Responsibility Chart and Rewards for a Pre-K Child


Covid has really increased the time we spend in our house. Being constantly in the house with a baby and a four year old has been rough. My house was getting messy more often and I was struggling to keep up. No matter how helpful my husband was I realized it was time to get my four year old on board too. He was old enough to take on more responsibility and help out around the house and that is exactly what we aimed to do with our responsibility chart.

I wanted to share with you a version of a responsibility/chore chart I created. This chart helped get the whole family on the same page and has helped and guided our four year old son this last year. 

Chart Set Up

At this age it was helpful to have a mix of age appropriate chores and responsibilities on the chart. These items were based on his current needs and could be switched in and out after it became constant and automatic. He also became so involved that he began to ask for more responsibilities and wanted new items on his chart, like giving the dog her medicine. All the items had a mix of picture and words and were in a weekly printed calendar. Items completed could be marked by a sticker or marker at the end of each day as we completed our night time routine. If you have a Google Account you can access your own free copy to modify and make your own! Click here!

Here are some more chart suggestions:

  • Get dressed by yourself
  • Brush your teeth
  • Buckle your own car seat
  • Carry in your belongings from the car
  • Clean up your plates and trash from food
  • Feed the dog
  • Clean up the playroom 
  • Move over the laundry
  • Hang up your clothes
  • Any other daily responsibilities you want them to do on their own
  • Behaviors you may want to see change (ex: Positive attitude at the dinner table or trying a bite of all your food)


Positive reinforcement in the form of a prize chart was my focus and something many kids this age respond well to. Each day that he got all the areas or only missed one, he would get to fill in a box on his reward chart. The reward chart had 4 prizes on it and took a month to fill in. He could draw in a box or put a sticker in the reward chart each night he did well on the responsibility chart. He could earn them in any order of his choice and he could also suggest rewards to get added to the chart. If you have a Google Account you can access a free copy of this chart here to modify and you your own.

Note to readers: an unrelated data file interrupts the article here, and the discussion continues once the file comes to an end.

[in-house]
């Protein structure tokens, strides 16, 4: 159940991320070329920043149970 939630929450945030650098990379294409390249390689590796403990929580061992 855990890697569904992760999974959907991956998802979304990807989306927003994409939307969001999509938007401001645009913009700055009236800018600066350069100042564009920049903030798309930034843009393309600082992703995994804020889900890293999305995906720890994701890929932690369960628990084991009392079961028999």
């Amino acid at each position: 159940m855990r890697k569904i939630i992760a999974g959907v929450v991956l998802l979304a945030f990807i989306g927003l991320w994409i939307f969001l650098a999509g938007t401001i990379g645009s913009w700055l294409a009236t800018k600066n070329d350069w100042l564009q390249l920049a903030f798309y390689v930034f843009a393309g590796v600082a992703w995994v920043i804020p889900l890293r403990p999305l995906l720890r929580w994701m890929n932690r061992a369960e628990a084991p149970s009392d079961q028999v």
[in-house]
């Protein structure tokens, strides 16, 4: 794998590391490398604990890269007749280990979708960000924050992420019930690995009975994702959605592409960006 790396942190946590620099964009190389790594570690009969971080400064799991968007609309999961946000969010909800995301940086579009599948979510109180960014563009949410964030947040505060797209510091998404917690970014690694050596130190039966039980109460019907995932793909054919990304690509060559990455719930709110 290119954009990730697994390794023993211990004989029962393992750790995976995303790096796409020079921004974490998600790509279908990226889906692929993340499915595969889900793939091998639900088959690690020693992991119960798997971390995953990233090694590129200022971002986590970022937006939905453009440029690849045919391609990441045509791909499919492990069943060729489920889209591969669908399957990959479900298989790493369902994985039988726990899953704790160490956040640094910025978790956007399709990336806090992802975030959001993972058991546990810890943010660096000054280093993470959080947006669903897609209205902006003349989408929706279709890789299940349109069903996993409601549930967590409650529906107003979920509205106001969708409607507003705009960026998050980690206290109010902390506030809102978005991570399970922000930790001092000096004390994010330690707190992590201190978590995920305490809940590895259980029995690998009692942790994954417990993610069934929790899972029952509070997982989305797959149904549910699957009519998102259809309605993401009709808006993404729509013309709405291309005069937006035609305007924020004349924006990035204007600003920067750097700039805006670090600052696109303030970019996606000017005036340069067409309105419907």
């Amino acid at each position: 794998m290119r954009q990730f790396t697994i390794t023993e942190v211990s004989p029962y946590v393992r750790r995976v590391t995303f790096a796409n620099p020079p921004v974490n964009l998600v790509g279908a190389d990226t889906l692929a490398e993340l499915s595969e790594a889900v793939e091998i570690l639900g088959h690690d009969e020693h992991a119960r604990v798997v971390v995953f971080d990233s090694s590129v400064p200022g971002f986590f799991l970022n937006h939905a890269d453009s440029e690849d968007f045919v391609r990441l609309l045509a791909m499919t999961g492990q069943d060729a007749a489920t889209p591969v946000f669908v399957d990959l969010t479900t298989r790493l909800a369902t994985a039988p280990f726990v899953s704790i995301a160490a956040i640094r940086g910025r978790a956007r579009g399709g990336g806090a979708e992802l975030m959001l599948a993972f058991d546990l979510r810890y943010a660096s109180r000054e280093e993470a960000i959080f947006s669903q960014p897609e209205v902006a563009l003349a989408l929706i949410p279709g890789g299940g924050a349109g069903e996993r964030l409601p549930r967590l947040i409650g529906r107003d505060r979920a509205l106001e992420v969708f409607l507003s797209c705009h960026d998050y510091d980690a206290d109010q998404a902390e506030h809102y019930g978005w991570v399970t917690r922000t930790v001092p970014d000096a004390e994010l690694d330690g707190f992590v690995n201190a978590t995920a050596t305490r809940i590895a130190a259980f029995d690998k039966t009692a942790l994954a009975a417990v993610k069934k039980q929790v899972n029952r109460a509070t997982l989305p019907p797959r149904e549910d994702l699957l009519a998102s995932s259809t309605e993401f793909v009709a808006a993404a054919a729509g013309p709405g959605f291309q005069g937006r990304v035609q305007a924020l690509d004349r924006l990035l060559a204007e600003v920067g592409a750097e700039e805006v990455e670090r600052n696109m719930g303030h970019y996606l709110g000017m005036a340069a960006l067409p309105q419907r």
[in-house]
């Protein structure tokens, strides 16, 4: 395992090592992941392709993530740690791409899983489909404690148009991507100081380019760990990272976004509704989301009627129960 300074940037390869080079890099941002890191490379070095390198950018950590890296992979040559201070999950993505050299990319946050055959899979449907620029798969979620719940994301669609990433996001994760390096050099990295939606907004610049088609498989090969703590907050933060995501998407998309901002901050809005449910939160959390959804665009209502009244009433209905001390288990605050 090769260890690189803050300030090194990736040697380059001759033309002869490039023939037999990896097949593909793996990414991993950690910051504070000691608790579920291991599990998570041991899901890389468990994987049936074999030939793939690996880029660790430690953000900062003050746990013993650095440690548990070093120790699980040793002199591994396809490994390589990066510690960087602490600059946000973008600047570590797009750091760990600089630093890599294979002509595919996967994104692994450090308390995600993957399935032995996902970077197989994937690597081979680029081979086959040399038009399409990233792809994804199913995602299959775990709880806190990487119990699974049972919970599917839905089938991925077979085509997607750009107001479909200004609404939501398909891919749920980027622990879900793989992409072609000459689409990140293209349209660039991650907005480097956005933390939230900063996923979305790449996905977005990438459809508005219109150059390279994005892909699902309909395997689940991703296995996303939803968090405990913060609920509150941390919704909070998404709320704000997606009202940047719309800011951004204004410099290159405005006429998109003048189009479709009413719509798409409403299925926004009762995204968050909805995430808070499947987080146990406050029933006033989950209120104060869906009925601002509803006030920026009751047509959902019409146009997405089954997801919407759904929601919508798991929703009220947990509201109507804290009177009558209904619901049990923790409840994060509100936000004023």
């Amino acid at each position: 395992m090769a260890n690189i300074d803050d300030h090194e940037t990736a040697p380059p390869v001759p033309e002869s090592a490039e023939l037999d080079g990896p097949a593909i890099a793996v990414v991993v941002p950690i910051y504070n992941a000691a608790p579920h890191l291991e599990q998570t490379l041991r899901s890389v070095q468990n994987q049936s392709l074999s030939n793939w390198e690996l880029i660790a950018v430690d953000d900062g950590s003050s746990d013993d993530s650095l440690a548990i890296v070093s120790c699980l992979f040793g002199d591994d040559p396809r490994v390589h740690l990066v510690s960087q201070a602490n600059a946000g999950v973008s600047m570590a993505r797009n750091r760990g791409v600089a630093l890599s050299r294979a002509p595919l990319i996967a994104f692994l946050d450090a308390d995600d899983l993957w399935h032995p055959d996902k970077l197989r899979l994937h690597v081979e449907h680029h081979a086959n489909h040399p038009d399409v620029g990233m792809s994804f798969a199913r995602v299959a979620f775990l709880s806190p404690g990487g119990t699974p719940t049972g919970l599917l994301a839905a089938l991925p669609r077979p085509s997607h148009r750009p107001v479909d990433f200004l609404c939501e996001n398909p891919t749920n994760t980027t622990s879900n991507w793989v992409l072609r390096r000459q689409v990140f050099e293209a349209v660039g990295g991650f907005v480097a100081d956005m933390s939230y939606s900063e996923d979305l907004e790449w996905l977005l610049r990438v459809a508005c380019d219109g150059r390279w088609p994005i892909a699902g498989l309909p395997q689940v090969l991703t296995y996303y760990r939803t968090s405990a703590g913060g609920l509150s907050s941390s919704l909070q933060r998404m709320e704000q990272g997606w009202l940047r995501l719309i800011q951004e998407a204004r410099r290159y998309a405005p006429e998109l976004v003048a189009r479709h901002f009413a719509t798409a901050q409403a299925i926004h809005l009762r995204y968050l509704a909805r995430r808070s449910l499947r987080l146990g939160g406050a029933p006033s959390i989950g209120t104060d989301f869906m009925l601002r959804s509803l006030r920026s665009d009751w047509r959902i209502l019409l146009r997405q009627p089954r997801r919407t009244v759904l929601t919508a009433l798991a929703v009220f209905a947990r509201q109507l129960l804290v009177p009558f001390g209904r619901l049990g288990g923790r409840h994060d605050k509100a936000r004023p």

Here is a list of possible rewards:

  • Get a new book (new or used)
  • Pick out a special snack after school
  • Choose a special family dinner
  • Have a glow stick bubble bath
  • Water balloon fight
  • Do a special art project with mom or dad
  • Read an extra book before bed
  • Go out for ice cream
  • Popcorn movie night
  • Get a toy from the store
  • Have a friend over for a play date
  • Donuts for Breakfast
  • Most importantly, not all of them need to cost money. Rewards can be extra time spent doing something they enjoy too.

One year later this chore chart is still going strong in our house and we are getting close to shortening it and phasing pieces of it out. He is now more helpful and understands my expectations without having to remind him daily. We have found extreme success with this flexible plan and maybe a version of this could be helpful for you and your young child too. 


  1. What a great idea to lighten my load as a mom and teach ownership and basic economics to my two year old. I am totally doing this!


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